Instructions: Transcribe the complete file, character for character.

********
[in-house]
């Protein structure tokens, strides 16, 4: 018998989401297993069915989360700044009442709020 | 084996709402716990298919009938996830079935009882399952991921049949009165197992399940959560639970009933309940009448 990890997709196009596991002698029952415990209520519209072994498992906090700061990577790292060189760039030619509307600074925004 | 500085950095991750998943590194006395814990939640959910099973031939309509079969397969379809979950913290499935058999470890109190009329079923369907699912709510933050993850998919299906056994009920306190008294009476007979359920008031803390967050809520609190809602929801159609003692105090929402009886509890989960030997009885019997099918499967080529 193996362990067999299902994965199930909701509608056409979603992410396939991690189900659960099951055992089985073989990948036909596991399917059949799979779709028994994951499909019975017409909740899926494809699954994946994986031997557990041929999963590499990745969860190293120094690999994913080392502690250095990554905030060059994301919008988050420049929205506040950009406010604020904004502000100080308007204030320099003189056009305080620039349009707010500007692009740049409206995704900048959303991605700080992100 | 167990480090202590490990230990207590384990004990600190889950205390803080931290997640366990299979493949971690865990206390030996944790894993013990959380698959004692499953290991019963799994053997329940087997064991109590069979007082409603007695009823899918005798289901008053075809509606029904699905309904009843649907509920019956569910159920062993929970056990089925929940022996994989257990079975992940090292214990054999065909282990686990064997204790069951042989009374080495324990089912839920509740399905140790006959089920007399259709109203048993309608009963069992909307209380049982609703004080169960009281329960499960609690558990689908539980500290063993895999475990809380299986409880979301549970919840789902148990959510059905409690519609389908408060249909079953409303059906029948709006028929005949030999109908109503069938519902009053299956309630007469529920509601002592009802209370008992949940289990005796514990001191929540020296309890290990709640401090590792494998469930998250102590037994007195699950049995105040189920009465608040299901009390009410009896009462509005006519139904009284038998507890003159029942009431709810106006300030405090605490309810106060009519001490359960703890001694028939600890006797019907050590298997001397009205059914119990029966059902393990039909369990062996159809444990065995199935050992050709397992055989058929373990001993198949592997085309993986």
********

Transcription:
[in-house]
């Protein structure tokens, strides 16, 4: 018998989401297993069915989360700044009442709020 | 084996709402716990298919009938996830079935009882399952991921049949009165197992399940959560639970009933309940009448 990890997709196009596991002698029952415990209520519209072994498992906090700061990577790292060189760039030619509307600074925004 | 500085950095991750998943590194006395814990939640959910099973031939309509079969397969379809979950913290499935058999470890109190009329079923369907699912709510933050993850998919299906056994009920306190008294009476007979359920008031803390967050809520609190809602929801159609003692105090929402009886509890989960030997009885019997099918499967080529 193996362990067999299902994965199930909701509608056409979603992410396939991690189900659960099951055992089985073989990948036909596991399917059949799979779709028994994951499909019975017409909740899926494809699954994946994986031997557990041929999963590499990745969860190293120094690999994913080392502690250095990554905030060059994301919008988050420049929205506040950009406010604020904004502000100080308007204030320099003189056009305080620039349009707010500007692009740049409206995704900048959303991605700080992100 | 167990480090202590490990230990207590384990004990600190889950205390803080931290997640366990299979493949971690865990206390030996944790894993013990959380698959004692499953290991019963799994053997329940087997064991109590069979007082409603007695009823899918005798289901008053075809509606029904699905309904009843649907509920019956569910159920062993929970056990089925929940022996994989257990079975992940090292214990054999065909282990686990064997204790069951042989009374080495324990089912839920509740399905140790006959089920007399259709109203048993309608009963069992909307209380049982609703004080169960009281329960499960609690558990689908539980500290063993895999475990809380299986409880979301549970919840789902148990959510059905409690519609389908408060249909079953409303059906029948709006028929005949030999109908109503069938519902009053299956309630007469529920509601002592009802209370008992949940289990005796514990001191929540020296309890290990709640401090590792494998469930998250102590037994007195699950049995105040189920009465608040299901009390009410009896009462509005006519139904009284038998507890003159029942009431709810106006300030405090605490309810106060009519001490359960703890001694028939600890006797019907050590298997001397009205059914119990029966059902393990039909369990062996159809444990065995199935050992050709397992055989058929373990001993198949592997085309993986």